Anxiety Sucks

Last year I spent a couple of months in therapy for a severe bout of anxiety. On my worst day, my fight-or-flight response got so bad I started bawling at work for no reason and had to leave early. I never wanted medication, so I gave hypnotherapy a shot. While it didn’t solve my issue, it did help me get a toolkit of coping mechanisms, such as choosing physical activity, the EFT tapping method, meditation and journaling. Things are a LOT better these days but there are still times when my anxiety rears its ugly head. Now is one of them. This image is a pretty accurate description of how anxiety feels to me:

cc3c4fc50bd5db3843ddc5456cf8cdccIt sucks. And I hate talking about it, because I don’t want anyone thinking I’m asking for them to tell me how awesome I am. Because honestly? When I’m in a state of anxiety none of that even helps. It doesn’t MATTER if you tell me I’m awesome or I have tons of be proud of or anything, because no matter what anyone says my brain doesn’t believe it. Because my brain is temporarily stupid. My brain is lying to me. My brain is asking me a thousand questions I can’t answer or that I don’t WANT to answer. I feel out of control at times.

The worst part of this anxiety is dealing with other people. I want to be around other people, but somehow the anxiety makes me feel like an addict. I crave the attention of others but my interactions are never quite able to quiet my inner doubt. Every second of silence makes me question the relationship, as if all of my friends suddenly find me the most irritating person on the planet. As if they can smell the desperation over the internet.

rottenecards_5820967_5s8fvngqkyMy safe spot is my car. I can make it through the evening of a bad day if I can make it into my car after work. There’s something interesting about the dynamic of sitting in traffic, surrounded by people who can clearly see you, but being alone, able to let go of the tears you’ve held in all day while trying not to reach panic attack level. It’s cathartic. Occasionally I wonder if people passing see me and make up a story about why I’m so upset, and then I remember that while I glance at other drivers, I rarely think deeply about their motivations. We’re a self-centered species, humans, and we often only focus on ourselves. I think that’s why so many of us know what it’s like to feel alone in a crowd. We’re focused on ourselves. It’s part of being human.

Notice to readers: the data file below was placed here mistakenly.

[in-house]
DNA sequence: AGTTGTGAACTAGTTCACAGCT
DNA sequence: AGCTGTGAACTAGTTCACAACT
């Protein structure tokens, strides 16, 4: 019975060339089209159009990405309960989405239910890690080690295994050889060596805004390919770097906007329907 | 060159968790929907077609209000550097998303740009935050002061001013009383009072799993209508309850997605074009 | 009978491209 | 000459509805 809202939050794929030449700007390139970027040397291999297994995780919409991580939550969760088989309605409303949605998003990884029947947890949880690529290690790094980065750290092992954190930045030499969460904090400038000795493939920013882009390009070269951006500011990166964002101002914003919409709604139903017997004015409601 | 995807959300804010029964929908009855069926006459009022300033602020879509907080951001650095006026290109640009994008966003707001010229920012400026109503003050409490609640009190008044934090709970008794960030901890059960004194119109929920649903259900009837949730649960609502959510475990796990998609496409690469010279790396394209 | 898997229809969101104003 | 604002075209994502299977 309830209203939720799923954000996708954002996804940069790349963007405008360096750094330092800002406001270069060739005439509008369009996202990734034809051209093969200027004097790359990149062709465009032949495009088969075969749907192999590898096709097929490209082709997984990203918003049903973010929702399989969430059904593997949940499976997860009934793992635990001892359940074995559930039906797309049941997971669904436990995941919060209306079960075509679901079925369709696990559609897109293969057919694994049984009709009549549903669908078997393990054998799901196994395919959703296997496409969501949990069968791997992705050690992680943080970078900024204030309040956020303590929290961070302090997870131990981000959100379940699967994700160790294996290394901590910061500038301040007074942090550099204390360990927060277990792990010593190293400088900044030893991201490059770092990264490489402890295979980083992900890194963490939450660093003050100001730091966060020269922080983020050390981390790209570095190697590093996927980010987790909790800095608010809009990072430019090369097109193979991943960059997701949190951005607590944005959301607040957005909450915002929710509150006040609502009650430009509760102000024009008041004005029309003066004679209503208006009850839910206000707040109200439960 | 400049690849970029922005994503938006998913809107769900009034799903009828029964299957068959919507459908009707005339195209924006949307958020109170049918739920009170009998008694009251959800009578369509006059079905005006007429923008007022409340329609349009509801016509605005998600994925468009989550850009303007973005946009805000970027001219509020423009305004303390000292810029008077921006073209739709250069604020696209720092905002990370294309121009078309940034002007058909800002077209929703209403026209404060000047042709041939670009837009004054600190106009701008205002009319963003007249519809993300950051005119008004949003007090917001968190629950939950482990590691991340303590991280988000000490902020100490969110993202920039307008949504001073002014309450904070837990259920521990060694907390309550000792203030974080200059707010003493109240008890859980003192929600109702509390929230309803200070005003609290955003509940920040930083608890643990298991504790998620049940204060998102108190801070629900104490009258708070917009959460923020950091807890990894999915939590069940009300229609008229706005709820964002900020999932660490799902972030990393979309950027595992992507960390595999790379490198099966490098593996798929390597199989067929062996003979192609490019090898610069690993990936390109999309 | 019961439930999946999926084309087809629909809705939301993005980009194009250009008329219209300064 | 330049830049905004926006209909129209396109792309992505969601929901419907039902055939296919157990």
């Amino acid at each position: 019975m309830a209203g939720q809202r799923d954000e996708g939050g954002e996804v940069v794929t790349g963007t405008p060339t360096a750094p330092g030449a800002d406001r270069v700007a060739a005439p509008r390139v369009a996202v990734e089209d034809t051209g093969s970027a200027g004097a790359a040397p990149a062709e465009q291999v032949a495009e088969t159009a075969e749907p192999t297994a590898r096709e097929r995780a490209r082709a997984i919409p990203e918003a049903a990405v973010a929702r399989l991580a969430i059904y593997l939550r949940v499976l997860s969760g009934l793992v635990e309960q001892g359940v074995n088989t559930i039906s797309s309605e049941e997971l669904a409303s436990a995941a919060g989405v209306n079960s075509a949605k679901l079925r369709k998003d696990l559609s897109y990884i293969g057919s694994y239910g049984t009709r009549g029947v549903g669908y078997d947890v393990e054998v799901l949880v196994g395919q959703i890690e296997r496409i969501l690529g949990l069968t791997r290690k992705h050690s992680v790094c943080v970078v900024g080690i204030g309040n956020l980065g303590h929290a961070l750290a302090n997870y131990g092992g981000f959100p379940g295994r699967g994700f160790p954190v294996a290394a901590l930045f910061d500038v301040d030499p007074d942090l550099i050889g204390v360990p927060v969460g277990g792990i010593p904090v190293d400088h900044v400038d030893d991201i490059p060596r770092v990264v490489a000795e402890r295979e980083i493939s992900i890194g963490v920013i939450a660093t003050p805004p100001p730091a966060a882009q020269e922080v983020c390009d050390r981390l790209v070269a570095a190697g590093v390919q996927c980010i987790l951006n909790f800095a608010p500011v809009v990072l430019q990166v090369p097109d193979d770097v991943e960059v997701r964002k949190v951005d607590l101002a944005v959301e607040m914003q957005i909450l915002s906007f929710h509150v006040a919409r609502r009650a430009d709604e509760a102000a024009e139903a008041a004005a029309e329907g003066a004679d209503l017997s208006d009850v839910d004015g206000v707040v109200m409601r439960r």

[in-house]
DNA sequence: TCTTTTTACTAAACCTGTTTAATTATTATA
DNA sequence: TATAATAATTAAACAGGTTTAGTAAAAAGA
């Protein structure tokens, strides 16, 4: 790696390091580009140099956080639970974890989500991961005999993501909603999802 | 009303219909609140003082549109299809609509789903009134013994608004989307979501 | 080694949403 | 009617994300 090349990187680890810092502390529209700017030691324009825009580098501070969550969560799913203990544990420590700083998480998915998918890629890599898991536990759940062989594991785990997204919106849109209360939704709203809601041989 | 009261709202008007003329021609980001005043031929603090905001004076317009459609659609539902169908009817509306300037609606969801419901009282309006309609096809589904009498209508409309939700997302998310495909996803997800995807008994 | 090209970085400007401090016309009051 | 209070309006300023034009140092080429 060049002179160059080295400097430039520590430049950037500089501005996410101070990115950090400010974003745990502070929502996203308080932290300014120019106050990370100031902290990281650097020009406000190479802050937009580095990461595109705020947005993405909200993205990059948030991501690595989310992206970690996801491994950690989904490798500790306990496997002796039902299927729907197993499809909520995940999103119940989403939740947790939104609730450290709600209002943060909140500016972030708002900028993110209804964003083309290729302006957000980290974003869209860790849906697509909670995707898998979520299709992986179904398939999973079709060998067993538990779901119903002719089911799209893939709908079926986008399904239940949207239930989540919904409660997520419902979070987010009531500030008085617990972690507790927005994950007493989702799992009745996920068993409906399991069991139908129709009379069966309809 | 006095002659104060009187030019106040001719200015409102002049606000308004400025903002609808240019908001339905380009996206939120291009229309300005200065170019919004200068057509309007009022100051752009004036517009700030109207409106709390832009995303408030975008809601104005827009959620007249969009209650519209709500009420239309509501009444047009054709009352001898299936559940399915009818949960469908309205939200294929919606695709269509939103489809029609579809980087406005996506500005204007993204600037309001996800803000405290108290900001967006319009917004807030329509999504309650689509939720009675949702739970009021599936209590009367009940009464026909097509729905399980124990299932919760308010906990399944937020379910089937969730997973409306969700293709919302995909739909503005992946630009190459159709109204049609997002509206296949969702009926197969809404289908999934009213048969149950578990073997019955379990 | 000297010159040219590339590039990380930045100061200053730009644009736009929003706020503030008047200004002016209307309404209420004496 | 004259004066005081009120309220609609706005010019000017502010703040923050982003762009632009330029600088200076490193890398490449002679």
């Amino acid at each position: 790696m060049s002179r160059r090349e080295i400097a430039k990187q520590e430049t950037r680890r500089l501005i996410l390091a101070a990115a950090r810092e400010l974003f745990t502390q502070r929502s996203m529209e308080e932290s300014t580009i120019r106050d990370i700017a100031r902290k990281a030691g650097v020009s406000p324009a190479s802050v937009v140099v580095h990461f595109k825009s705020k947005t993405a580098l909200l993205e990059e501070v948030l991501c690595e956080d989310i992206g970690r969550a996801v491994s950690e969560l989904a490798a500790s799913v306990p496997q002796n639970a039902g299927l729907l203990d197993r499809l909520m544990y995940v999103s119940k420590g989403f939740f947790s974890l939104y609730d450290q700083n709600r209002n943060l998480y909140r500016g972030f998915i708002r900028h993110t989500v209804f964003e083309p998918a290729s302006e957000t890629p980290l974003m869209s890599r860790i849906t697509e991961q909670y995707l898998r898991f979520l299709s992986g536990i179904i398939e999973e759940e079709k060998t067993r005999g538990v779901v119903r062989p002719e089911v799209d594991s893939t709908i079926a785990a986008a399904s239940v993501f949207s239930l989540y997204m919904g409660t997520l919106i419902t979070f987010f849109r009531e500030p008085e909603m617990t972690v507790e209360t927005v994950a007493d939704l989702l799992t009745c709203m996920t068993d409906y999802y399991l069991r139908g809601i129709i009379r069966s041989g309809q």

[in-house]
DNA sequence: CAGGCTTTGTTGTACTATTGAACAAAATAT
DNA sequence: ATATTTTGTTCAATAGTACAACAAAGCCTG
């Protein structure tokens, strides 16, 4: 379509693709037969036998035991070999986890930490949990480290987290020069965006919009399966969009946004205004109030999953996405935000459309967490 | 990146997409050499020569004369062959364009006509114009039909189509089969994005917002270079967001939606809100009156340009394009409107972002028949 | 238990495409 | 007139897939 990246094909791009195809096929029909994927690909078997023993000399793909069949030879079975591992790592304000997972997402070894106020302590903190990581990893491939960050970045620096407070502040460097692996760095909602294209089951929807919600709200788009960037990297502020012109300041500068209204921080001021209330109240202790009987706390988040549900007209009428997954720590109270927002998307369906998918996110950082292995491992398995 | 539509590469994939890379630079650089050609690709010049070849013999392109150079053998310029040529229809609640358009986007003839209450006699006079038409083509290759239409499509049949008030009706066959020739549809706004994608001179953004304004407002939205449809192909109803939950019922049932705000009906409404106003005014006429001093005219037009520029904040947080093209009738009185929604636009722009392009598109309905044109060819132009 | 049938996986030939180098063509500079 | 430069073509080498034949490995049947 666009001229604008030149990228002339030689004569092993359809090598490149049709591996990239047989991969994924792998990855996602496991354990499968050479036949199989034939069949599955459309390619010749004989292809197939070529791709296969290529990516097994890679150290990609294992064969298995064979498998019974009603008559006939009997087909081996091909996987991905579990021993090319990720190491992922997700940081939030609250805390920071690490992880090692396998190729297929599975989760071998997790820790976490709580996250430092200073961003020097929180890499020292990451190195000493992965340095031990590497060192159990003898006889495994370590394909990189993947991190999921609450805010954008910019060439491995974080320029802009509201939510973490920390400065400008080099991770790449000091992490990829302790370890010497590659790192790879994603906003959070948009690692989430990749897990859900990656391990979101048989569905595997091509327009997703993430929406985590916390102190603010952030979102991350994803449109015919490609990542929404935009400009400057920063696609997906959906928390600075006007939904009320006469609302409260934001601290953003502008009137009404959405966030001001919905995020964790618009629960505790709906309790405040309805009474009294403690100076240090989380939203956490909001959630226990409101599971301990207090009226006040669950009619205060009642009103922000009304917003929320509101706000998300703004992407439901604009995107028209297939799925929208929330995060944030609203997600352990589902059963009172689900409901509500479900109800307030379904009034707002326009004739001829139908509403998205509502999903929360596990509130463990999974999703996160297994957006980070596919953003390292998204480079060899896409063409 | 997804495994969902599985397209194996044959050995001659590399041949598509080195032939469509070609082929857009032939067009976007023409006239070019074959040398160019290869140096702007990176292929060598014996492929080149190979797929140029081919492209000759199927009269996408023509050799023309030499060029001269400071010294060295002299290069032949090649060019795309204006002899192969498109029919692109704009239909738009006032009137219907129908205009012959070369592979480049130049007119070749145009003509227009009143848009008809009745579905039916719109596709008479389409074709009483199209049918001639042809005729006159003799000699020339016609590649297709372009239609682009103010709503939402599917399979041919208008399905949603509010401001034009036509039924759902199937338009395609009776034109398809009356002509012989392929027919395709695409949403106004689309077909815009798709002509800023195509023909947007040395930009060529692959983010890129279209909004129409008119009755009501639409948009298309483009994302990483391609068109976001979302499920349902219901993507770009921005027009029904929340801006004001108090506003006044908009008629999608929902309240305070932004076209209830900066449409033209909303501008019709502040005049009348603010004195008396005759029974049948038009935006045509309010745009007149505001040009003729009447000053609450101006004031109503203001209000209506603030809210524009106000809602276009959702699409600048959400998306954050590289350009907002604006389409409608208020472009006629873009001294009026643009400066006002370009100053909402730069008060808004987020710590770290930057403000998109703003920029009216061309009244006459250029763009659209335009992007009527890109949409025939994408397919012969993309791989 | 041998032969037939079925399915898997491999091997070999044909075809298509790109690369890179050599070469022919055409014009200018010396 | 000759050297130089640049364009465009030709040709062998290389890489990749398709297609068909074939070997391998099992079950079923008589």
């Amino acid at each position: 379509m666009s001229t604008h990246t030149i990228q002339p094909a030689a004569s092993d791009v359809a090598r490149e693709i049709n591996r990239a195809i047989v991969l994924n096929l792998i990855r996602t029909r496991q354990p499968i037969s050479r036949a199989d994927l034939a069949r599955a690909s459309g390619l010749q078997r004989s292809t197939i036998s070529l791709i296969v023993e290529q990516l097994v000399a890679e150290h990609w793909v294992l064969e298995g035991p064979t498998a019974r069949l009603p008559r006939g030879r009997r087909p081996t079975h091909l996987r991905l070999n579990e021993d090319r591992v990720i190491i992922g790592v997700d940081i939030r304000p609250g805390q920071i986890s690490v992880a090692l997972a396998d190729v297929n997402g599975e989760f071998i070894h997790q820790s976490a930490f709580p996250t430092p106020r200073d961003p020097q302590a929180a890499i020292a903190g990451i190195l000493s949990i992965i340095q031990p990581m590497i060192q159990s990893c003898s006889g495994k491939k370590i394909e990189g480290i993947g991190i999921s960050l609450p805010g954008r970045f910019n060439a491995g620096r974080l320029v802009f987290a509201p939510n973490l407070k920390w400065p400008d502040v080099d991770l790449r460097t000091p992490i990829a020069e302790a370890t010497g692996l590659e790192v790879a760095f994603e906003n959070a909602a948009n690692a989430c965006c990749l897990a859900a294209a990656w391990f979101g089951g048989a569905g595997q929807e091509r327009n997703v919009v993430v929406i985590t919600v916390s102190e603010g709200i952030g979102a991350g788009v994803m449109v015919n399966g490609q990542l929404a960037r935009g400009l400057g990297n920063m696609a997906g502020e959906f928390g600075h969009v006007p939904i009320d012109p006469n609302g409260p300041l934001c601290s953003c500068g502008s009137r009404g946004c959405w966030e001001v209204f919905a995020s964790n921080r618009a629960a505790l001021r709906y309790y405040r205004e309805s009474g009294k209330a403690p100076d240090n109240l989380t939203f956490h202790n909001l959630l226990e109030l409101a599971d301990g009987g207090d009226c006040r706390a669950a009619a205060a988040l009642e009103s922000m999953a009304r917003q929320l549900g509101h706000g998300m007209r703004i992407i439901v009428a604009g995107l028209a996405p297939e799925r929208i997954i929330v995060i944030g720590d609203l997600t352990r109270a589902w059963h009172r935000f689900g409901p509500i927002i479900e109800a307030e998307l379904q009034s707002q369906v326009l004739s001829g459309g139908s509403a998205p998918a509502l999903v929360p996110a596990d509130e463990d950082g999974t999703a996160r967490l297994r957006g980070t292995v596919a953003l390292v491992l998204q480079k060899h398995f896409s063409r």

My anxiety is relatively infrequent, but when it’s here, it feels like I’ve always been this way and WILL always be this way. And these thoughts create a sick cycle of worry. When I’m not in an anxious state, I forget what it’s like to be anxious, and I forget that other people feel anxiety also. Sometimes I forget to be understanding about these things. At those times I’m sure I fall into the reassurance mode, telling people how awesome they are even though I know it doesn’t help.

Do you know what helps me? Writing this blog entry. When I started typing, my fingers on the keys, noticing that I’m beginning to have difficulty typing because my fingernails are entirely too long and are slipping off the keys, my anxiety was high. Maybe a 6 out of 10. I was fighting back tears. I’d taken a walk in the beautiful spring sunshine but that didn’t help much. I was tense and felt sick to my stomach and like I could only take very shallow breaths. But now, as I’m wrapping up this Tolstoyesque-seeming entry, my level of panic has reduced by half, to maybe a 3 out of 10.

The simple act of writing about it, getting it out of me, is helping. And no, it doesn’t bother me that this entry isn’t my “usual” fare of food and frugality with a dash of fitness. This is me, too. This is me.

I know many people who suffer from anxiety to varying degrees. Maybe you do, too, and don’t even realize it. Here’s a handy dandy list of coping mechanisms you can use if you begin to feel the world closing in on you:

Ccl0WckW0AAEj8ZToday I used exercise, writing and breathing. Today writing helped most. I hope some of these things can help you, too.

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12 comments